One month before the launch of iPhone 3G, Steve Jobs addressed a crowd at the Apple Developers Connection. 30 days later one of the most embarrassing corporate SNAFUs in Canadian history occurred. It is yet to be seen whose head will roll for it.
It is highly unlikely that the company's namesake, founder Ted Rogers, will get the boot. It will more likely be someone listed on the company's Board of Directors page.
How serious the damage has been to Rogers bottom line is yet to be added up. The company's annual projections no doubt factored in strong sales for Apple's iPhone, which Rogers has locked up in an exclusive deal for the Canadian territory.
The day of Jobs announcement I decided to call a Rogers operator (I've been a wireless customer since 1998) to ask about the availability of the iPhone, rates, etc. I was bumrushed by the operator who said they had no info, and to go visit my local Rogers Wireless dealer.
When I visited the store later that day, they also were clued out on the terms. They only knew about the July 11th release date. They were taking deposits ($50) though, and I wound up number five on their list. I found out later that this "waiting list" was spiked by the head office the next day. Fortunately the dealer honoured the names collected on that first day.
What happened next would give you the impression that Rogers were a bunch of beet farmers, not a billion dollar communications service provider.
First there was the ridiculous data and voice packages. The packages themselves were designed for maximum pain, low in talk minutes with costly data usage plans. Howls of public protest ensued, and Rogers relented by offering a short term (expires before Labour Day) bargain data package for $30 per month. The company also clarified that existing talk packages could be retained by current Rogers customers.
This kind of "tweaking" just weeks before a monumental product launch demonstrates a severe corporate incompetence, not the ability to be flexible to consumers as the company tried to spin it.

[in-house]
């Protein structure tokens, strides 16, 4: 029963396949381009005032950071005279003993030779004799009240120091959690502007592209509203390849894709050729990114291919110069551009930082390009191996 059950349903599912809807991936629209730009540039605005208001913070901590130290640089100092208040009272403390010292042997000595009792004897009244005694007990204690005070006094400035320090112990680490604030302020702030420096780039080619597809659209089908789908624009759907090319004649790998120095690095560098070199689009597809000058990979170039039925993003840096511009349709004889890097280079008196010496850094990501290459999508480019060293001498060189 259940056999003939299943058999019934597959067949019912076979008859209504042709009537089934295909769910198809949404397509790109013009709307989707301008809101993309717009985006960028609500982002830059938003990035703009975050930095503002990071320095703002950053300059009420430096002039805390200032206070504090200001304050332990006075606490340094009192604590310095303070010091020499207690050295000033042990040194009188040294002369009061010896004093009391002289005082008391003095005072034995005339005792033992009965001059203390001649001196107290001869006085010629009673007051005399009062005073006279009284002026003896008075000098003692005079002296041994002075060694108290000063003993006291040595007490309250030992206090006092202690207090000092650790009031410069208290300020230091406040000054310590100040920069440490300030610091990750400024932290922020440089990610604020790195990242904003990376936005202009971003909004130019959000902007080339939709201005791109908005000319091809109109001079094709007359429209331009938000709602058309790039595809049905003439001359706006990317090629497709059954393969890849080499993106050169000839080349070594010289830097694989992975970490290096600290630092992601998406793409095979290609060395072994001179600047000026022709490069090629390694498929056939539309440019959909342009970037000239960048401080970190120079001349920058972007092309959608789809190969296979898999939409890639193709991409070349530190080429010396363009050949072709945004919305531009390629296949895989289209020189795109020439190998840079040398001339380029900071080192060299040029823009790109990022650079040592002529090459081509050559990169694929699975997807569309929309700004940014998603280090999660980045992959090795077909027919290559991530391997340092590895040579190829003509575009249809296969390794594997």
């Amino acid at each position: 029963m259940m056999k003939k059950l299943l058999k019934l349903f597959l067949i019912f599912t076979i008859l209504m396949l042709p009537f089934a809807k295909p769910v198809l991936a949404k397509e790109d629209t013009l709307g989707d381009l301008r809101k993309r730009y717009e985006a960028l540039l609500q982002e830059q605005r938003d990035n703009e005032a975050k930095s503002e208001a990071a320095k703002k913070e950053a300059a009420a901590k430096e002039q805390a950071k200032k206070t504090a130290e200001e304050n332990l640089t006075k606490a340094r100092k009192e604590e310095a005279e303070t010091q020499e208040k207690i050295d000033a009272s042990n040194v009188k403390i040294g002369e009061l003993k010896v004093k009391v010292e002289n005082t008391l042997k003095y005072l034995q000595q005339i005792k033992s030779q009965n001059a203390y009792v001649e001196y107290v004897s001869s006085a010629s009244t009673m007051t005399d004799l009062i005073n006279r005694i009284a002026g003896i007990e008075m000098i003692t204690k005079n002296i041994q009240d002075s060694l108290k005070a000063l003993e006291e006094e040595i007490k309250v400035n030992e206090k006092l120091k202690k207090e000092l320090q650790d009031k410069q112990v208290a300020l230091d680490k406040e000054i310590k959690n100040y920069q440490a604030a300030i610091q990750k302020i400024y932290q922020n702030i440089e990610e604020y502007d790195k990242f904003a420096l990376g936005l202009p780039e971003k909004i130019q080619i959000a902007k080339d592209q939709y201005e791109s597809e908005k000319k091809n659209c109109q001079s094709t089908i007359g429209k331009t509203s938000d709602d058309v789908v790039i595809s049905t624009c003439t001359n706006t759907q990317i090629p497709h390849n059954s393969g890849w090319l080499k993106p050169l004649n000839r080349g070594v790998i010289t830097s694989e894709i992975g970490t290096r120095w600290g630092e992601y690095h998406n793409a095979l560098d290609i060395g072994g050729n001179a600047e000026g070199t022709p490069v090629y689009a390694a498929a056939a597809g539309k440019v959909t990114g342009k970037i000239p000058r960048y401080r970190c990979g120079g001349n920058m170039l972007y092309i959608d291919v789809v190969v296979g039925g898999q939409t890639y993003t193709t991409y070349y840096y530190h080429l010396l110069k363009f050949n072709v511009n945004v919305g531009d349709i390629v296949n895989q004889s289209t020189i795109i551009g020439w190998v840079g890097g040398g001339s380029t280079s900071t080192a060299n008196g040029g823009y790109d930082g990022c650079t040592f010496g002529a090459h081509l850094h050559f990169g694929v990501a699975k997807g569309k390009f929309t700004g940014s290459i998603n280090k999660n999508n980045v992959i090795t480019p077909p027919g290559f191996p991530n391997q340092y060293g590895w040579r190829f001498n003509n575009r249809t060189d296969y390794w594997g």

The hiccups aside, Rogers looked to have saved themselves prior to July 11th. The breathless iPhone fanboys began to camp outside Rogers wireless dealerships. It smacked of Xbox 360 or Tickle Me Elmo sales. My Rogers store even called me at 5pm on July 10th warning me to stay away: "Don't come until Sunday – it's going to be too crazy here."
On the morning of July 11 I rode by another dealer and saw that by 11am there were no line-ups. I decided to visit my store at Oakridge. There were 4 counter sales people doing nothing, and one customer in the store.
Wha' happened?? Rogers computer system crashed. Ooops. Even Rogers Video rental business suffered under the weight of demand created hours earlier in the Eastern time zones.
People who queued for hours, even slept on the sidewalk overnight, were told to go home. No phone activations could be done.
As luck would have it, when I dropped in at noon the system began to work again, albeit VERY sloooowly. It would take FOUR HOURS for the phone activation to occur. I went back to my office, and returned at 4:30pm to pick up my iPhone.
I was the FIRST iPhone sold at that very busy Rogers store ALL DAY and it was almost closing time.
I can't even think of how many millions of dollars Rogers has lost thanks to this series of screw ups. If I was a stockholder I would be just a little annoyed, and looking for answers.
Rogers seems to have a sickness within that is infecting customer relations, their own efficiency, and possibly their bottom line. As one of the largest telecommunications companies in the world, they must evaluate their failure to launch iPhone 3G and take actions to make sure it doesn't happen again. Alternative providers are just waiting for the chance to take Rogers on.